1. ^ a b c Carey, Bjorn (October 18, 2005). "Life's Building Blocks 'Abundant in Space'". Space.com. Retrieved March 3, 2014. 
  2. ^ a b c Hudgins, Douglas M.; Bauschlicher,Jr, Charles W.; Allamandola, L. J. (October 10, 2005). "Variations in the Peak Position of the 6.2 μm Interstellar Emission Feature: A Tracer of N in the Interstellar Polycyclic Aromatic Hydrocarbon Population". Astrophysical Journal 632: 316–332. doi:10.1086/432495. Retrieved March 3, 2014. 
  3. ^ a b c Allamandola, Louis et al. (April 13, 2011). "Cosmic Distribution of Chemical Complexity". NASA. Retrieved March 3, 2014. 
  4. ^ a b c d Platts, Simon Nicholas, "The PAH World - Discotic polynuclear aromatic compounds as a mesophase scaffolding at the origin of life"
  5. ^ Oró J, Kimball AP (August 1961). "Synthesis of purines under possible primitive earth conditions. I. Adenine from hydrogen cyanide". Archives of biochemistry and biophysics 94: 217–27. doi:10.1016/0003-9861(61)90033-9. PMID 13731263. 
  6. ^ Oró J (1967). Fox SW, ed. Origins of Prebiological Systems and of Their Molecular Matrices. New York Academic Press. p. 137. 
  7. ^ a b c "Prebiotic Molecular Selection and Organization", NASA's Astrobiology website
  8. ^ Ehrenfreund P, Rasmussen S, Cleaves J, Chen L. (2006) Experimentally tracing the key steps in the origin of life: The aromatic world. Astrobiology 6(3):490-520.
  9. ^ García-Hernández, D. A.; Manchado, A.; García-Lario, P.; Stanghellini, L.; Villaver, E.; Shaw, R. A.; Szczerba, R.; Perea-Calderón, J. V. (2010-10-28). "Formation Of Fullerenes In H-Containing Planetary Nebulae". The Astrophysical Journal Letters 724. arXiv:1009.4357. Bibcode:2010ApJ...724L..39G. doi:10.1088/2041-8205/724/1/L39. 
  10. ^ Atkinson, Nancy (October 27, 2010). "Buckyballs Could Be Plentiful in the Universe". Universe Today. Retrieved October 28, 2010.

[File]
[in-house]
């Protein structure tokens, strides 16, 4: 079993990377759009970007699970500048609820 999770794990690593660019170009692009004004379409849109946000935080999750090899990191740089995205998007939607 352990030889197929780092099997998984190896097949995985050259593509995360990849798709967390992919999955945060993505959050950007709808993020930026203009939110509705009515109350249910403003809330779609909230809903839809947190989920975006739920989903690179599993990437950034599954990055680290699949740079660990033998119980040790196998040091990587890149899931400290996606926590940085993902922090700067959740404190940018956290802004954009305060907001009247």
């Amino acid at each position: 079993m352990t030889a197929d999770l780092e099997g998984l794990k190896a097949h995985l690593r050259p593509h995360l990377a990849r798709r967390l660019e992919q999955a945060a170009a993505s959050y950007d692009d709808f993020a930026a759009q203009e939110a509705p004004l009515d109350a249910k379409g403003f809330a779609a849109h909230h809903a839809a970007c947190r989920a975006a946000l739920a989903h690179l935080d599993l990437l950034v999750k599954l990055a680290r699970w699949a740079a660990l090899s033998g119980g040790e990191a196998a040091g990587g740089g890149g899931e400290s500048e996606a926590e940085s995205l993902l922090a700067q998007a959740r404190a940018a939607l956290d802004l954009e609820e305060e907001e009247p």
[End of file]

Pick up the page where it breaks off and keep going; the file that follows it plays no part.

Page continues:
11. ^ a b Staff (September 20, 2012). "NASA Cooks Up Icy Organics to Mimic Life's Origins". Space.com. Retrieved September 22, 2012. 
  12. ^ a b Gudipati, Murthy S.; Yang, Rui (September 1, 2012). "In-Situ Probing Of Radiation-Induced Processing Of Organics In Astrophysical Ice Analogs—Novel Laser Desorption Laser Ionization Time-Of-Flight Mass Spectroscopic Studies". The Astrophysical Journal Letters 756 (1). Bibcode:2012ApJ...756L..24G. doi:10.1088/2041-8205/756/1/L24. Retrieved September 22, 2012. 
  13. ^ López-Puertas, Manuel (June 6, 2013). "PAH's in Titan's Upper Atmosphere". CSIC. Retrieved June 6, 2013. 
  14. ^ a b Hoover, Rachel (February 21, 2014). "Need to Track Organic Nano-Particles Across the Universe? NASA's Got an App for That". NASA. Retrieved February 22, 2014. 
  15. ^ Lincoln, Tracey A.; Joyce, Gerald F. (January 8, 2009). "Self-Sustained Replication of an RNA Enzyme". Science (New York: American Association for the Advancement of Science) 323 (5918): 1229. Bibcode:2009Sci...323.1229L. doi:10.1126/science.1167856. PMC 2652413. PMID 19131595. Retrieved 2009-01-13. Lay summaryMedical News Today (January 12, 2009).